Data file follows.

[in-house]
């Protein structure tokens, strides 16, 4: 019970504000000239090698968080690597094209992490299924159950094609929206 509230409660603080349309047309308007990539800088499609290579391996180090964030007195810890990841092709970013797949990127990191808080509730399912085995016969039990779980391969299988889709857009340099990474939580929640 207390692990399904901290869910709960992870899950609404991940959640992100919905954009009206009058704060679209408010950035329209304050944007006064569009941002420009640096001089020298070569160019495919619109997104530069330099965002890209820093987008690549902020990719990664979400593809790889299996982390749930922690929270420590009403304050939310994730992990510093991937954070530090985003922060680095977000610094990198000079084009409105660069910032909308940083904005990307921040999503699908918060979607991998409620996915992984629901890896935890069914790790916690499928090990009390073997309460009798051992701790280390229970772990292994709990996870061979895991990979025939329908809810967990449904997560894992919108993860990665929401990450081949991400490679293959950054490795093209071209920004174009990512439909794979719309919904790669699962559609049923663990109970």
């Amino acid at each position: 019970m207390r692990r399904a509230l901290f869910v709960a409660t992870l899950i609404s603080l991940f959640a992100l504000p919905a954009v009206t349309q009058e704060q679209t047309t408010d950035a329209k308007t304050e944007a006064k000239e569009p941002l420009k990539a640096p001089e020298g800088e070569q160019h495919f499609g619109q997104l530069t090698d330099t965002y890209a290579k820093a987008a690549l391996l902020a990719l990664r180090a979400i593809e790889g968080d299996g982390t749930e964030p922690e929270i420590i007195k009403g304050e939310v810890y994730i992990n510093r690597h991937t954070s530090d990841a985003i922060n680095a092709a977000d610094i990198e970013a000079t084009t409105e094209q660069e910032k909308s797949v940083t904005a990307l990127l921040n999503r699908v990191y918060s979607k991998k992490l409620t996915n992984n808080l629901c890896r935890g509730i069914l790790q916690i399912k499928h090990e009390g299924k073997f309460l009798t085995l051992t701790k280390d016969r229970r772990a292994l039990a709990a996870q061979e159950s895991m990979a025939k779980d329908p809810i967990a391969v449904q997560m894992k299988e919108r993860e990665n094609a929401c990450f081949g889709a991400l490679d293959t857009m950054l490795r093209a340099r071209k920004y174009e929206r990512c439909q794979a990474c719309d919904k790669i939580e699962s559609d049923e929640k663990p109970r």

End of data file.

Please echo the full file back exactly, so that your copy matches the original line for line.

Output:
[in-house]
């Protein structure tokens, strides 16, 4: 019970504000000239090698968080690597094209992490299924159950094609929206 509230409660603080349309047309308007990539800088499609290579391996180090964030007195810890990841092709970013797949990127990191808080509730399912085995016969039990779980391969299988889709857009340099990474939580929640 207390692990399904901290869910709960992870899950609404991940959640992100919905954009009206009058704060679209408010950035329209304050944007006064569009941002420009640096001089020298070569160019495919619109997104530069330099965002890209820093987008690549902020990719990664979400593809790889299996982390749930922690929270420590009403304050939310994730992990510093991937954070530090985003922060680095977000610094990198000079084009409105660069910032909308940083904005990307921040999503699908918060979607991998409620996915992984629901890896935890069914790790916690499928090990009390073997309460009798051992701790280390229970772990292994709990996870061979895991990979025939329908809810967990449904997560894992919108993860990665929401990450081949991400490679293959950054490795093209071209920004174009990512439909794979719309919904790669699962559609049923663990109970």
């Amino acid at each position: 019970m207390r692990r399904a509230l901290f869910v709960a409660t992870l899950i609404s603080l991940f959640a992100l504000p919905a954009v009206t349309q009058e704060q679209t047309t408010d950035a329209k308007t304050e944007a006064k000239e569009p941002l420009k990539a640096p001089e020298g800088e070569q160019h495919f499609g619109q997104l530069t090698d330099t965002y890209a290579k820093a987008a690549l391996l902020a990719l990664r180090a979400i593809e790889g968080d299996g982390t749930e964030p922690e929270i420590i007195k009403g304050e939310v810890y994730i992990n510093r690597h991937t954070s530090d990841a985003i922060n680095a092709a977000d610094i990198e970013a000079t084009t409105e094209q660069e910032k909308s797949v940083t904005a990307l990127l921040n999503r699908v990191y918060s979607k991998k992490l409620t996915n992984n808080l629901c890896r935890g509730i069914l790790q916690i399912k499928h090990e009390g299924k073997f309460l009798t085995l051992t701790k280390d016969r229970r772990a292994l039990a709990a996870q061979e159950s895991m990979a025939k779980d329908p809810i967990a391969v449904q997560m894992k299988e919108r993860e990665n094609a929401c990450f081949g889709a991400l490679d293959t857009m950054l490795r093209a340099r071209k920004y174009e929206r990512c439909q794979a990474c719309d919904k790669i939580e699962s559609d049923e929640k663990p109970r």